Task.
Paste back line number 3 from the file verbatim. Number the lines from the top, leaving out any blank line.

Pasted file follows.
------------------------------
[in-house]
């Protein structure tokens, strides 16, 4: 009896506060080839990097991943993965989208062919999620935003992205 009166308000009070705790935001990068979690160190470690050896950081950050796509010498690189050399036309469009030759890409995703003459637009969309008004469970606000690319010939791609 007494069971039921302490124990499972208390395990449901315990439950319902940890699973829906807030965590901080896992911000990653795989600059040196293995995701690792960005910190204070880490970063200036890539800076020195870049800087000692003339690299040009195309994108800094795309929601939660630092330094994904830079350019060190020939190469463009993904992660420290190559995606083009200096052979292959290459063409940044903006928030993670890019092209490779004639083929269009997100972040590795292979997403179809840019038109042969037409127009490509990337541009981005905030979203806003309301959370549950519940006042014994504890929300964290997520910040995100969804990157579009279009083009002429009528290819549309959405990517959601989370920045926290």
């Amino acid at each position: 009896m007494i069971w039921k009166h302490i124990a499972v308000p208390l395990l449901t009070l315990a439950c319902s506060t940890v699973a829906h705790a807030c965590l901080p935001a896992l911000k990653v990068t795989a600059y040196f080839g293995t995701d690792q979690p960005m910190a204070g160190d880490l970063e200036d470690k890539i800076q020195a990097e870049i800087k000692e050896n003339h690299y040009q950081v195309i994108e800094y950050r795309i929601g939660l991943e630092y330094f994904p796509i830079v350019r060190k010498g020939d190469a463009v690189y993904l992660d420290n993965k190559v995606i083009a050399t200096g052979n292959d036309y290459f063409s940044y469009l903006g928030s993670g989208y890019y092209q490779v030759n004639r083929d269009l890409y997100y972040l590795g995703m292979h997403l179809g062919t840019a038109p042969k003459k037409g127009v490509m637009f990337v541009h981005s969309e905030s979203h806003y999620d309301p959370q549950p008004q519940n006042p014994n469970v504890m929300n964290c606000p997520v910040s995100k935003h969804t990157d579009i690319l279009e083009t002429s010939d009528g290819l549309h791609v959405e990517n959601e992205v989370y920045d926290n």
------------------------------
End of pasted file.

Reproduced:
């Amino acid at each position: 009896m007494i069971w039921k009166h302490i124990a499972v308000p208390l395990l449901t009070l315990a439950c319902s506060t940890v699973a829906h705790a807030c965590l901080p935001a896992l911000k990653v990068t795989a600059y040196f080839g293995t995701d690792q979690p960005m910190a204070g160190d880490l970063e200036d470690k890539i800076q020195a990097e870049i800087k000692e050896n003339h690299y040009q950081v195309i994108e800094y950050r795309i929601g939660l991943e630092y330094f994904p796509i830079v350019r060190k010498g020939d190469a463009v690189y993904l992660d420290n993965k190559v995606i083009a050399t200096g052979n292959d036309y290459f063409s940044y469009l903006g928030s993670g989208y890019y092209q490779v030759n004639r083929d269009l890409y997100y972040l590795g995703m292979h997403l179809g062919t840019a038109p042969k003459k037409g127009v490509m637009f990337v541009h981005s969309e905030s979203h806003y999620d309301p959370q549950p008004q519940n006042p014994n469970v504890m929300n964290c606000p997520v910040s995100k935003h969804t990157d579009i690319l279009e083009t002429s010939d009528g290819l549309h791609v959405e990517n959601e992205v989370y920045d926290n």